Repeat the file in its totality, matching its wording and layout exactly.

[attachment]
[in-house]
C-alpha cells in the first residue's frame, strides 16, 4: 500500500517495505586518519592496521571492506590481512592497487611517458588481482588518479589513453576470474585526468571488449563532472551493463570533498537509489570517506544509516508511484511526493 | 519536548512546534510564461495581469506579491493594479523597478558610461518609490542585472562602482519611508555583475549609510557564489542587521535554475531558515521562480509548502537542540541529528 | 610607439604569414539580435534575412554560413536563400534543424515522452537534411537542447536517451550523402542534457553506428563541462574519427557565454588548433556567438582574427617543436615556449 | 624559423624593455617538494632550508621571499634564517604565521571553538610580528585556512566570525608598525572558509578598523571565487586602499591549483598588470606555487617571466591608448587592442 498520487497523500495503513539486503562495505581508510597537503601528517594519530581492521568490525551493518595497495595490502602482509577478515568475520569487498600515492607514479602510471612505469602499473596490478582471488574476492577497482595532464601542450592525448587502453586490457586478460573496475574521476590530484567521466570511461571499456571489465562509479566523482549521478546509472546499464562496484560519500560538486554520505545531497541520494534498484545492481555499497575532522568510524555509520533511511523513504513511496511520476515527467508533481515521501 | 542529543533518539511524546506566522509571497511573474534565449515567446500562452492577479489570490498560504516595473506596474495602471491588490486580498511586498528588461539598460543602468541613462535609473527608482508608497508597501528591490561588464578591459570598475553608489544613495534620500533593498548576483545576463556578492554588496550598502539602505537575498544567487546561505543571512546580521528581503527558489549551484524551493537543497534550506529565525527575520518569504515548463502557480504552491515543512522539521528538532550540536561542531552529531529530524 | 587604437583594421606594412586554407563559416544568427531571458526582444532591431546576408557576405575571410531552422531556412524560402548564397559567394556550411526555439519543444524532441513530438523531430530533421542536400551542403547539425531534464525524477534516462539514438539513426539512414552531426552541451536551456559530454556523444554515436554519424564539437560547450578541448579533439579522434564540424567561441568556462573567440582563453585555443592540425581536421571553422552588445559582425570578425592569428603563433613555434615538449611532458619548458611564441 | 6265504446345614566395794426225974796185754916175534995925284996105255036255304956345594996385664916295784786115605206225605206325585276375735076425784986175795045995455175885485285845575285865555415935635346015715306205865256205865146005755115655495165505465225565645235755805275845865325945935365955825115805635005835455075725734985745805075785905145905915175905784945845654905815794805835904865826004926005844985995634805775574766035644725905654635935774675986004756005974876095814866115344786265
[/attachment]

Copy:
[in-house]
C-alpha cells in the first residue's frame, strides 16, 4: 500500500517495505586518519592496521571492506590481512592497487611517458588481482588518479589513453576470474585526468571488449563532472551493463570533498537509489570517506544509516508511484511526493 | 519536548512546534510564461495581469506579491493594479523597478558610461518609490542585472562602482519611508555583475549609510557564489542587521535554475531558515521562480509548502537542540541529528 | 610607439604569414539580435534575412554560413536563400534543424515522452537534411537542447536517451550523402542534457553506428563541462574519427557565454588548433556567438582574427617543436615556449 | 624559423624593455617538494632550508621571499634564517604565521571553538610580528585556512566570525608598525572558509578598523571565487586602499591549483598588470606555487617571466591608448587592442 498520487497523500495503513539486503562495505581508510597537503601528517594519530581492521568490525551493518595497495595490502602482509577478515568475520569487498600515492607514479602510471612505469602499473596490478582471488574476492577497482595532464601542450592525448587502453586490457586478460573496475574521476590530484567521466570511461571499456571489465562509479566523482549521478546509472546499464562496484560519500560538486554520505545531497541520494534498484545492481555499497575532522568510524555509520533511511523513504513511496511520476515527467508533481515521501 | 542529543533518539511524546506566522509571497511573474534565449515567446500562452492577479489570490498560504516595473506596474495602471491588490486580498511586498528588461539598460543602468541613462535609473527608482508608497508597501528591490561588464578591459570598475553608489544613495534620500533593498548576483545576463556578492554588496550598502539602505537575498544567487546561505543571512546580521528581503527558489549551484524551493537543497534550506529565525527575520518569504515548463502557480504552491515543512522539521528538532550540536561542531552529531529530524 | 587604437583594421606594412586554407563559416544568427531571458526582444532591431546576408557576405575571410531552422531556412524560402548564397559567394556550411526555439519543444524532441513530438523531430530533421542536400551542403547539425531534464525524477534516462539514438539513426539512414552531426552541451536551456559530454556523444554515436554519424564539437560547450578541448579533439579522434564540424567561441568556462573567440582563453585555443592540425581536421571553422552588445559582425570578425592569428603563433613555434615538449611532458619548458611564441 | 6265504446345614566395794426225974796185754916175534995925284996105255036255304956345594996385664916295784786115605206225605206325585276375735076425784986175795045995455175885485285845575285865555415935635346015715306205865256205865146005755115655495165505465225565645235755805275845865325945935365955825115805635005835455075725734985745805075785905145905915175905784945845654905815794805835904865826004926005844985995634805775574766035644725905654635935774675986004756005974876095814866115344786265